Northampton Press

Thursday, October 18, 2018
Contributed photoCrickets provide a sound of late summer that can be delightful, or dreaded, depending on who hears them. Contributed photoCrickets provide a sound of late summer that can be delightful, or dreaded, depending on who hears them.

Outdoors: crickets a sound of summer time

Thursday, September 20, 2018 by nick hromiak Special to the Press in Sports

A sound of late summer customarily starts at dusk and continues through the night hours. And the sound emanates from a source not often seen unless flushed from a hiding place in flower beds, high grasses, under rocks or under trash cans.

What we speak of are crickets. The little black (or brown) crawlers that some anglers use as bait when fishing for bass. Others enjoy hearing their constant chirping when their home windows are open at night. Others wished they’d go away as their constant chirping irritates them and prevents them from sleeping.

Did you know crickets are distantly related to grasshoppers, another good bass fishing bait? And scientists have identified more than 900 species of them. They can be found from lower Alaska to the end of South America.

In some cultures, crickets are a sign of good luck, folklore and literature. Probably the most famous fictional cricket is Jiminy Cricket, featured in Walt Disney’s Pinocchio.

Crickets are often prey for birds to bears. And pet owners feed them to their lizards and spiders. Then there’s folks in Southeast Asia who deep fry them and eat them as a snack food.

Crickets are commonly attracted to properties for food, shelter and light. The latter, scientists say, is that nighttime light is a big attractant. Outdoor lights or bright lights visible through windows will likely attract them. This is probably why the one we had in front of our kitchen window, where we customarily have a ceiling light on, has been chirping. And they are wary. Make a noise they can hear and they’ll stop chirping. Get close to their hiding place and that will stop them. I suspected ours was hiding in a bunch of marigolds beneath the window.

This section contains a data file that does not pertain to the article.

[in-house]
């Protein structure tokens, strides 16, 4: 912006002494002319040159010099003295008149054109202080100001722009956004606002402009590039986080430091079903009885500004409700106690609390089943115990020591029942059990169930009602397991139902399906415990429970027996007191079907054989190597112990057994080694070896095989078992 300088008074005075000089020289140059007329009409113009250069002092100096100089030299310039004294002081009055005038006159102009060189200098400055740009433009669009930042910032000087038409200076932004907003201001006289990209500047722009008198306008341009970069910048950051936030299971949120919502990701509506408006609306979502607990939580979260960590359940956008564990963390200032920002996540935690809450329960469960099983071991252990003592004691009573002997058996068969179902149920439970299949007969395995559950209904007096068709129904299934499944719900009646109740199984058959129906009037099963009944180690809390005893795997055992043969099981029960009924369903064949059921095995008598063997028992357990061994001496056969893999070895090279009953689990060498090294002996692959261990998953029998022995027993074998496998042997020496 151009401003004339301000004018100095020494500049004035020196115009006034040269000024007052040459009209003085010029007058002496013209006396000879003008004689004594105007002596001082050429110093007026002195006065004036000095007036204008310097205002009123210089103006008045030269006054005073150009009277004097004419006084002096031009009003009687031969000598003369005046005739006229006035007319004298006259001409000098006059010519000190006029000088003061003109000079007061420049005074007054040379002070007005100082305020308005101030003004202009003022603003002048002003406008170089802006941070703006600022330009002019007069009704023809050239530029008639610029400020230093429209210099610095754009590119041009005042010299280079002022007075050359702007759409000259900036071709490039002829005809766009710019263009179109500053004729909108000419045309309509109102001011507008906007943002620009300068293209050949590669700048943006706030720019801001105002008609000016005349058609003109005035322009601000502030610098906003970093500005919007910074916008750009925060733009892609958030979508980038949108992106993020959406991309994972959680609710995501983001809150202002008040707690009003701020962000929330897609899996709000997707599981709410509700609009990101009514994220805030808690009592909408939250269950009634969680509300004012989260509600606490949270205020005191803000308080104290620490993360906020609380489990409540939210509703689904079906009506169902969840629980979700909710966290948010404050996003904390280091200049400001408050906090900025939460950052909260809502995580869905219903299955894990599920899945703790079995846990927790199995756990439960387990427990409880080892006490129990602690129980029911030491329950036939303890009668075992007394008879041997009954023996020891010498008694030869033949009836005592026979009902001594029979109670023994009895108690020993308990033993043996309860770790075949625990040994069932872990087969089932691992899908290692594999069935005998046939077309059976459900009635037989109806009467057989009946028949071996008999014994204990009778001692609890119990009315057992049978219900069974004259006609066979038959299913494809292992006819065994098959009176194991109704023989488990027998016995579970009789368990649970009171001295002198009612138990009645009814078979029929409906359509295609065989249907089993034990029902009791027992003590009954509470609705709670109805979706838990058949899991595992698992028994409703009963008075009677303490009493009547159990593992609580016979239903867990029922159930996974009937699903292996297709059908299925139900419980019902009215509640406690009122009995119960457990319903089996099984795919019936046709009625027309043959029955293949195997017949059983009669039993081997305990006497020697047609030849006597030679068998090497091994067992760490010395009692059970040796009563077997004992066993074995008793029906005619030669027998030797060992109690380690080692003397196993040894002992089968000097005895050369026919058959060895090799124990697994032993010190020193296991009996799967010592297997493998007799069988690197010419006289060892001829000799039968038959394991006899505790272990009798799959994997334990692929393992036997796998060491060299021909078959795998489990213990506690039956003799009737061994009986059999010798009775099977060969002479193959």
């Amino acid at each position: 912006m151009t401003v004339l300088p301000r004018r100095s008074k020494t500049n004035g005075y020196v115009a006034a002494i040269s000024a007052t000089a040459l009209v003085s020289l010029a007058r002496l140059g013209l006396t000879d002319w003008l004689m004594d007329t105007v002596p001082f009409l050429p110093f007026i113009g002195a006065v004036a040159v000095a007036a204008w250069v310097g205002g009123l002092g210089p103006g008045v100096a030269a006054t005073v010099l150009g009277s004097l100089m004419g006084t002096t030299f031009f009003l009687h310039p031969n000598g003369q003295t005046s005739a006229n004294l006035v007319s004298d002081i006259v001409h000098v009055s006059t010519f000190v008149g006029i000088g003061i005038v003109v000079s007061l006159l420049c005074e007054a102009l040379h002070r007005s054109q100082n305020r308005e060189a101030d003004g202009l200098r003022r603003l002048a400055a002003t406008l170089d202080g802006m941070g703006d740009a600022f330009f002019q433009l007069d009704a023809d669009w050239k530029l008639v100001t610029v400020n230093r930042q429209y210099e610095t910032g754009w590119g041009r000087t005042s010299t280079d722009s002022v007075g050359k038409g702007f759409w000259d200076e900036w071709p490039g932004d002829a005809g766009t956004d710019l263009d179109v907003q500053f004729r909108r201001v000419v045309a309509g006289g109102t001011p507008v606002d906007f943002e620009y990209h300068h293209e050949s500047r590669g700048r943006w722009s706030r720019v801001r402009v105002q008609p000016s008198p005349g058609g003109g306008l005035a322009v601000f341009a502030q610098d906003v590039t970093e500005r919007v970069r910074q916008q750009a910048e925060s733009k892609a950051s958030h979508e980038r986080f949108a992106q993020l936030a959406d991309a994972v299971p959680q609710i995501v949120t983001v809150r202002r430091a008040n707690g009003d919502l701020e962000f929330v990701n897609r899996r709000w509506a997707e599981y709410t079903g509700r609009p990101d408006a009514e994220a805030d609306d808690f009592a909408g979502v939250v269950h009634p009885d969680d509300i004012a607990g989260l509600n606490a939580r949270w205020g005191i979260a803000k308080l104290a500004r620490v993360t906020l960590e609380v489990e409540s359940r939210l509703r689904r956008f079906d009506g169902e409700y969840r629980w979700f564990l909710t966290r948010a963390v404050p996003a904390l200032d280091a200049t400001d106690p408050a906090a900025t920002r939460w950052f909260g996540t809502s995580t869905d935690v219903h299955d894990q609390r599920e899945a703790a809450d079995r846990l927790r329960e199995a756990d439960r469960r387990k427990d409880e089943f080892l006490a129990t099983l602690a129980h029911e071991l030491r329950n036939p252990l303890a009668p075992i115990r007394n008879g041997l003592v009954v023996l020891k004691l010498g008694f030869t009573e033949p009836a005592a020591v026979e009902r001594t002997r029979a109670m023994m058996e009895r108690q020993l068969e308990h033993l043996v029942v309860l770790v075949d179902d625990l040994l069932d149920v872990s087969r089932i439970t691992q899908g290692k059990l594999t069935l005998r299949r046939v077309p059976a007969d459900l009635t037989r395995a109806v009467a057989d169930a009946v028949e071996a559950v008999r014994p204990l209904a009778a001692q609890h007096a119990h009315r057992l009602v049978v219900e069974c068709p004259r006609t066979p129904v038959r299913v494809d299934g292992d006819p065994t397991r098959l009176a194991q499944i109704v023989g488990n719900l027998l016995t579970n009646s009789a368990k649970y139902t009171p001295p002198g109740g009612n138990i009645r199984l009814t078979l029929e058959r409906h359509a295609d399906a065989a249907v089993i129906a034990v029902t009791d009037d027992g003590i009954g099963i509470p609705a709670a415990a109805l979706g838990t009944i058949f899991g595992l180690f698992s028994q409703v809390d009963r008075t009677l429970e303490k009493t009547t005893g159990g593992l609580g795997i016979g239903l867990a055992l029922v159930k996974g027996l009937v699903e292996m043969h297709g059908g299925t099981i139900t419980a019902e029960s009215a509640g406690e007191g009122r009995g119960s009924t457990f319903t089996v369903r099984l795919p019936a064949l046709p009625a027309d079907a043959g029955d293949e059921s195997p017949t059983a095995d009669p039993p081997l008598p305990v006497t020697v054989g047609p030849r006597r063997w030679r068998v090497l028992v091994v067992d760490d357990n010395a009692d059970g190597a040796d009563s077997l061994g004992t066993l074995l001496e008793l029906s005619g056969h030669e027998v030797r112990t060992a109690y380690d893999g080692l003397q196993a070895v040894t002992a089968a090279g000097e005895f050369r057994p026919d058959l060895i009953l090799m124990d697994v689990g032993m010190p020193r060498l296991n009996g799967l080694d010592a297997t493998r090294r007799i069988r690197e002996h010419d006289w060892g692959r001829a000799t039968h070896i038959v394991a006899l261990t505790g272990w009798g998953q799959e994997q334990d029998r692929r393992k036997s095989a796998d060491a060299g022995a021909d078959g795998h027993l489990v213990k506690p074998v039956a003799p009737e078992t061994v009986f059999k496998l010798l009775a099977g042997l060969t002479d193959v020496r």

And in case you didn’t remember from your high school biology classes, crickets chirp to announce their intentions of mating. Others chirp to celebrate after mating.

To make their chirping sound, males scrape their wings together in a method called stridulation. As the two rub together, comb-like serrations on the wings generate the chirp. It’s a sound that is magnified by another part of the wing. And crickets will chirp at a greater pace depending on the temperature.

Like some insects, crickets are not picky eaters. They’ll eat plant and animal matter and will act as scavengers eating decaying animals (like turkey vultures) and rotting vegetation. When they get desperate, they’ll eat other crickets, targeting injured or weakened ones.

Female crickets lay their eggs in loose soil found in garden beds and flower beds. After overwintering as eggs, the eggs hatch in spring and as nymphs, they begin eating and start to grow and molt several times until they reach adulthood, say scientists. With their final juvenile molt, crickets begin growing their wings, a stage that signifies their sexual maturity. Throughout spring and summer, several generations will have developed. After that, most crickets will live from spring through fall and die as temperatures cool. And the ones that manage to sneak into your home or garage, will die after a short time.

Until then, try to enjoy the last sounds of summer as snow season isn’t far off. A time when you would probably rather listen to crickets chirping, instead of shoveling snow.